... It's the "almost" in "almost before they feel the pain" that disturbes me...
When you make that first deep cut, there is a whole lot of blood loss in those first few seconds. That amount of blood loss puts the bird On The Other Side, the blood pressure drops drastically, there is no more conscious brain function. That's why you use a veryveryvery sharp knife, so that it cuts deep without pulling or dragging across the skin & muscles, so that there isn't much pain to feel. The same way you can cut yourself with a razor or very sharp knife and may not feel it until you notice that you're bleeding.
I can understand how some folks are concerned that their chickens would feel even a few seconds of pain before they die, and try to devise methods to put them to sleep before dispatching them. But I wonder if all that kind of handling and gassing, while reducing the feelings of pain, may also increase the feelings of stress or anxiety.
I feel assured that I am providing a compassionate and humane end for my meat birds by calmly placing them in a holding cage the night before (no running around chasing and catching, just a simple lifting from the roost), by gently picking them up out of that cage when it's their turn to Go (again, no chasing around the cage, just a reach & grab), by stroking them and speaking to them soothingly before putting them into the cone, giving them a moment to grow more calm inverted in the cone, still speaking to them soothingly, and then making that deep decisive cut that makes them Cross The Road in an instant.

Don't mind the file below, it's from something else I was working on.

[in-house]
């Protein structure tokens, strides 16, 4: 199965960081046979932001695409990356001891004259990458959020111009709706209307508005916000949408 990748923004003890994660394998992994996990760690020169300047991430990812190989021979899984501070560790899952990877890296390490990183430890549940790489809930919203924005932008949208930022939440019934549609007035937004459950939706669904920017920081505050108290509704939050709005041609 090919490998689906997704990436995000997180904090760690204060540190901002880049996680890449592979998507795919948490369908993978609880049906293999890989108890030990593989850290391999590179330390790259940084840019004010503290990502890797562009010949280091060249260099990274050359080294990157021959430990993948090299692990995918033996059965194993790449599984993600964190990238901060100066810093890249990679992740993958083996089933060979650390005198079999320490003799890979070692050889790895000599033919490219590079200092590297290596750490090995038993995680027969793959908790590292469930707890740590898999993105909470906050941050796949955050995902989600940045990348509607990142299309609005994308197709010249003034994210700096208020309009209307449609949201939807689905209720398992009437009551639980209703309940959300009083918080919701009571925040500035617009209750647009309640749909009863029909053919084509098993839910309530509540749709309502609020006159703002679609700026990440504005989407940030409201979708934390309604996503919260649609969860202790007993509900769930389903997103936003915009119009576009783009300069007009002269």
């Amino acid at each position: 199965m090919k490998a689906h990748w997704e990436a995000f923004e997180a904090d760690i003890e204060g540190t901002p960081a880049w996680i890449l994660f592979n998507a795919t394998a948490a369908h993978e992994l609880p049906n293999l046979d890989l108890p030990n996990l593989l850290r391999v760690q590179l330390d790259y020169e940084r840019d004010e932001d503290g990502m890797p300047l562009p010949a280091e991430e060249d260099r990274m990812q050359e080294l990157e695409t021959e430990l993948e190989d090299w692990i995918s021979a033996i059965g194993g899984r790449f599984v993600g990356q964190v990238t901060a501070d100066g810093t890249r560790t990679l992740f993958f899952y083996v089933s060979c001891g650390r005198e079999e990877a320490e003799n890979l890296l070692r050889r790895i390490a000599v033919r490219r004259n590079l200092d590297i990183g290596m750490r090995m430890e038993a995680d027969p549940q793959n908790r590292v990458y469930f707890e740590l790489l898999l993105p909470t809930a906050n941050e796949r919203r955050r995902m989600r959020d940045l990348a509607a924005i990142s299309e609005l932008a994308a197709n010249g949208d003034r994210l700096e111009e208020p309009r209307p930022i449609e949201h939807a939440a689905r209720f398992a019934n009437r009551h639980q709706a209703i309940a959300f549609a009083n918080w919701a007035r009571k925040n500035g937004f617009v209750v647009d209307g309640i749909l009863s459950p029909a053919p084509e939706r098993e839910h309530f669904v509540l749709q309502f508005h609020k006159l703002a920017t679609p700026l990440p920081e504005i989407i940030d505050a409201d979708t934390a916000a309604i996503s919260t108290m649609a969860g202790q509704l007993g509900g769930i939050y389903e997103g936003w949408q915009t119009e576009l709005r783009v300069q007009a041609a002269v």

I was looking for a good video on YouTube that shows the Slice method, and how efficient & effective it can be. There sure are a whole lot of choices when you search for "chicken processing" and variations on that! Some of them are worth watching, others could cause you to eat tofu for the rest of your life. Here's a few I thought showed the Slice method done fairly well: